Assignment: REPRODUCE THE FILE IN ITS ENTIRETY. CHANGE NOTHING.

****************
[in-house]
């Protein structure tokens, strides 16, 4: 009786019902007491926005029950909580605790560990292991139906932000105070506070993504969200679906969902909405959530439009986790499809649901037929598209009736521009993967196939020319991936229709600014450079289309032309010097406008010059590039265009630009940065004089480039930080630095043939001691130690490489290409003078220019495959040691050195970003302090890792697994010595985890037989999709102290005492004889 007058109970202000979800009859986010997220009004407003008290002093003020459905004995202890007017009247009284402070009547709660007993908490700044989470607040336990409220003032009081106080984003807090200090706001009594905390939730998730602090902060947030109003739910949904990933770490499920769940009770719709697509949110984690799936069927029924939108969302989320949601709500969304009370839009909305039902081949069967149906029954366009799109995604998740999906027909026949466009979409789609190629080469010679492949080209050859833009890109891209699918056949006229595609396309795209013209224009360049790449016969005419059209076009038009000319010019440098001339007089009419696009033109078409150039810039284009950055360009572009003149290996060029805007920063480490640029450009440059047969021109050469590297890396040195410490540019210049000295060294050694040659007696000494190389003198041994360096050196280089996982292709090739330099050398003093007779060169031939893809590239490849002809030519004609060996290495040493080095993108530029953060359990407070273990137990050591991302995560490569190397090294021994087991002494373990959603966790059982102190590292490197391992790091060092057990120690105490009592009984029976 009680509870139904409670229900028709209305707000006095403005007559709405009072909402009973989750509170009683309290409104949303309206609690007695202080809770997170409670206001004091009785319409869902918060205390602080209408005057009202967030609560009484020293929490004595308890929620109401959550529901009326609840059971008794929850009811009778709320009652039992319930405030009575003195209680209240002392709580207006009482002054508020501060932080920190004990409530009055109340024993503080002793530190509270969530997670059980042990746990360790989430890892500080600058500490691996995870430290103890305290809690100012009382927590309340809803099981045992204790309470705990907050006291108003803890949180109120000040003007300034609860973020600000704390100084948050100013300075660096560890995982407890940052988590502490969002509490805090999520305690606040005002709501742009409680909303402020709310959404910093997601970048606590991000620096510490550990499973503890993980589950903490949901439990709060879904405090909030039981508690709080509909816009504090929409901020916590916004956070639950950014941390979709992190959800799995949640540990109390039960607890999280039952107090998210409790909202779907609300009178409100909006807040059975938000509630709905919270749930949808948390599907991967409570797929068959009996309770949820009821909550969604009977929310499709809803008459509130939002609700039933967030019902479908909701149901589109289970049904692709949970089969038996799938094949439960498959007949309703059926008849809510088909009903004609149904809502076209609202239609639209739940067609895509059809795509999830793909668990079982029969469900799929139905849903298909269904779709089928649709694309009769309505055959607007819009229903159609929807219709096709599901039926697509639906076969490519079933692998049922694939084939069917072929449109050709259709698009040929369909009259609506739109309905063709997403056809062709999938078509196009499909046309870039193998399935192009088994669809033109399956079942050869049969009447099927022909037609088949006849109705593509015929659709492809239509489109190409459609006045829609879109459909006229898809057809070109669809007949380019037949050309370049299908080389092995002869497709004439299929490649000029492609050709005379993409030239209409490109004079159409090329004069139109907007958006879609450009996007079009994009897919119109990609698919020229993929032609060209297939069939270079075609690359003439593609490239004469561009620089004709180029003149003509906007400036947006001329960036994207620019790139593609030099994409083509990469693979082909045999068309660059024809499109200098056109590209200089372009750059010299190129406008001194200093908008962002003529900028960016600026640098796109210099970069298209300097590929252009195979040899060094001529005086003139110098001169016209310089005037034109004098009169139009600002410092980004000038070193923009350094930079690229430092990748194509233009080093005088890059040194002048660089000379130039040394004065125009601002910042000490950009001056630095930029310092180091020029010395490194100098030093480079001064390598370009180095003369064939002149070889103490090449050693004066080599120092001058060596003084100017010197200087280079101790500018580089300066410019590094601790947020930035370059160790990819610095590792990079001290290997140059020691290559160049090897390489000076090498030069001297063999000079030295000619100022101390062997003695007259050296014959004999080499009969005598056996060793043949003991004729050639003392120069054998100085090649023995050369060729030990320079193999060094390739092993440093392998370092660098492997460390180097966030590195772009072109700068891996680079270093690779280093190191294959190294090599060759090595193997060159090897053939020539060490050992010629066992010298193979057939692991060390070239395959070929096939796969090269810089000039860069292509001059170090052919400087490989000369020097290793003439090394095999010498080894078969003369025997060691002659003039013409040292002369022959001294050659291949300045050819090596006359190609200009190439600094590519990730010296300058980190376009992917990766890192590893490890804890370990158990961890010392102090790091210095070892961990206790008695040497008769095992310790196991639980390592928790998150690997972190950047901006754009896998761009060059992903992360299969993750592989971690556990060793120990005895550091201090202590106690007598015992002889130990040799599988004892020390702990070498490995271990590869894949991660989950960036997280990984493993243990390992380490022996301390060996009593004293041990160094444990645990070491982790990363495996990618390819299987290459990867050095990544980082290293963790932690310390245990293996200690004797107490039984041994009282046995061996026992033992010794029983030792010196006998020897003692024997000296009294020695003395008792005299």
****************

[in-house]
């Protein structure tokens, strides 16, 4: 009786019902007491926005029950909580605790560990292991139906932000105070506070993504969200679906969902909405959530439009986790499809649901037929598209009736521009993967196939020319991936229709600014450079289309032309010097406008010059590039265009630009940065004089480039930080630095043939001691130690490489290409003078220019495959040691050195970003302090890792697994010595985890037989999709102290005492004889 007058109970202000979800009859986010997220009004407003008290002093003020459905004995202890007017009247009284402070009547709660007993908490700044989470607040336990409220003032009081106080984003807090200090706001009594905390939730998730602090902060947030109003739910949904990933770490499920769940009770719709697509949110984690799936069927029924939108969302989320949601709500969304009370839009909305039902081949069967149906029954366009799109995604998740999906027909026949466009979409789609190629080469010679492949080209050859833009890109891209699918056949006229595609396309795209013209224009360049790449016969005419059209076009038009000319010019440098001339007089009419696009033109078409150039810039284009950055360009572009003149290996060029805007920063480490640029450009440059047969021109050469590297890396040195410490540019210049000295060294050694040659007696000494190389003198041994360096050196280089996982292709090739330099050398003093007779060169031939893809590239490849002809030519004609060996290495040493080095993108530029953060359990407070273990137990050591991302995560490569190397090294021994087991002494373990959603966790059982102190590292490197391992790091060092057990120690105490009592009984029976 009680509870139904409670229900028709209305707000006095403005007559709405009072909402009973989750509170009683309290409104949303309206609690007695202080809770997170409670206001004091009785319409869902918060205390602080209408005057009202967030609560009484020293929490004595308890929620109401959550529901009326609840059971008794929850009811009778709320009652039992319930405030009575003195209680209240002392709580207006009482002054508020501060932080920190004990409530009055109340024993503080002793530190509270969530997670059980042990746990360790989430890892500080600058500490691996995870430290103890305290809690100012009382927590309340809803099981045992204790309470705990907050006291108003803890949180109120000040003007300034609860973020600000704390100084948050100013300075660096560890995982407890940052988590502490969002509490805090999520305690606040005002709501742009409680909303402020709310959404910093997601970048606590991000620096510490550990499973503890993980589950903490949901439990709060879904405090909030039981508690709080509909816009504090929409901020916590916004956070639950950014941390979709992190959800799995949640540990109390039960607890999280039952107090998210409790909202779907609300009178409100909006807040059975938000509630709905919270749930949808948390599907991967409570797929068959009996309770949820009821909550969604009977929310499709809803008459509130939002609700039933967030019902479908909701149901589109289970049904692709949970089969038996799938094949439960498959007949309703059926008849809510088909009903004609149904809502076209609202239609639209739940067609895509059809795509999830793909668990079982029969469900799929139905849903298909269904779709089928649709694309009769309505055959607007819009229903159609929807219709096709599901039926697509639906076969490519079933692998049922694939084939069917072929449109050709259709698009040929369909009259609506739109309905063709997403056809062709999938078509196009499909046309870039193998399935192009088994669809033109399956079942050869049969009447099927022909037609088949006849109705593509015929659709492809239509489109190409459609006045829609879109459909006229898809057809070109669809007949380019037949050309370049299908080389092995002869497709004439299929490649000029492609050709005379993409030239209409490109004079159409090329004069139109907007958006879609450009996007079009994009897919119109990609698919020229993929032609060209297939069939270079075609690359003439593609490239004469561009620089004709180029003149003509906007400036947006001329960036994207620019790139593609030099994409083509990469693979082909045999068309660059024809499109200098056109590209200089372009750059010299190129406008001194200093908008962002003529900028960016600026640098796109210099970069298209300097590929252009195979040899060094001529005086003139110098001169016209310089005037034109004098009169139009600002410092980004000038070193923009350094930079690229430092990748194509233009080093005088890059040194002048660089000379130039040394004065125009601002910042000490950009001056630095930029310092180091020029010395490194100098030093480079001064390598370009180095003369064939002149070889103490090449050693004066080599120092001058060596003084100017010197200087280079101790500018580089300066410019590094601790947020930035370059160790990819610095590792990079001290290997140059020691290559160049090897390489000076090498030069001297063999000079030295000619100022101390062997003695007259050296014959004999080499009969005598056996060793043949003991004729050639003392120069054998100085090649023995050369060729030990320079193999060094390739092993440093392998370092660098492997460390180097966030590195772009072109700068891996680079270093690779280093190191294959190294090599060759090595193997060159090897053939020539060490050992010629066992010298193979057939692991060390070239395959070929096939796969090269810089000039860069292509001059170090052919400087490989000369020097290793003439090394095999010498080894078969003369025997060691002659003039013409040292002369022959001294050659291949300045050819090596006359190609200009190439600094590519990730010296300058980190376009992917990766890192590893490890804890370990158990961890010392102090790091210095070892961990206790008695040497008769095992310790196991639980390592928790998150690997972190950047901006754009896998761009060059992903992360299969993750592989971690556990060793120990005895550091201090202590106690007598015992002889130990040799599988004892020390702990070498490995271990590869894949991660989950960036997280990984493993243990390992380490022996301390060996009593004293041990160094444990645990070491982790990363495996990618390819299987290459990867050095990544980082290293963790932690310390245990293996200690004797107490039984041994009282046995061996026992033992010794029983030792010196006998020897003692024997000296009294020695003395008792005299």